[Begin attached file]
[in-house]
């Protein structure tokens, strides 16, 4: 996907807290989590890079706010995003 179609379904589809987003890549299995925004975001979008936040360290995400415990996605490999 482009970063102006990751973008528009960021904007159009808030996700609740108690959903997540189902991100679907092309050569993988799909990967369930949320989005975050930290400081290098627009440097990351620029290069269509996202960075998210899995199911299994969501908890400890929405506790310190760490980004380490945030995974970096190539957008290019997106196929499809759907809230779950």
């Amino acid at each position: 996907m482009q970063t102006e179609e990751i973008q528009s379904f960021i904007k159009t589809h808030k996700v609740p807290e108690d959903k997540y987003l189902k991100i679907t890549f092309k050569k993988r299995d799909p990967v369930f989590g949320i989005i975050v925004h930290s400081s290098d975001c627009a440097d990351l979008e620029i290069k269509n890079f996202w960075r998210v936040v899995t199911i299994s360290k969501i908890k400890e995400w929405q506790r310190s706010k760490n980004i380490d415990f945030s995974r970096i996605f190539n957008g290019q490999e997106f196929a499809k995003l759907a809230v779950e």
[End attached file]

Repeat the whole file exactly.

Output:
[in-house]
């Protein structure tokens, strides 16, 4: 996907807290989590890079706010995003 179609379904589809987003890549299995925004975001979008936040360290995400415990996605490999 482009970063102006990751973008528009960021904007159009808030996700609740108690959903997540189902991100679907092309050569993988799909990967369930949320989005975050930290400081290098627009440097990351620029290069269509996202960075998210899995199911299994969501908890400890929405506790310190760490980004380490945030995974970096190539957008290019997106196929499809759907809230779950």
């Amino acid at each position: 996907m482009q970063t102006e179609e990751i973008q528009s379904f960021i904007k159009t589809h808030k996700v609740p807290e108690d959903k997540y987003l189902k991100i679907t890549f092309k050569k993988r299995d799909p990967v369930f989590g949320i989005i975050v925004h930290s400081s290098d975001c627009a440097d990351l979008e620029i290069k269509n890079f996202w960075r998210v936040v899995t199911i299994s360290k969501i908890k400890e995400w929405q506790r310190s706010k760490n980004i380490d415990f945030s995974r970096i996605f190539n957008g290019q490999e997106f196929a499809k995003l759907a809230v779950e």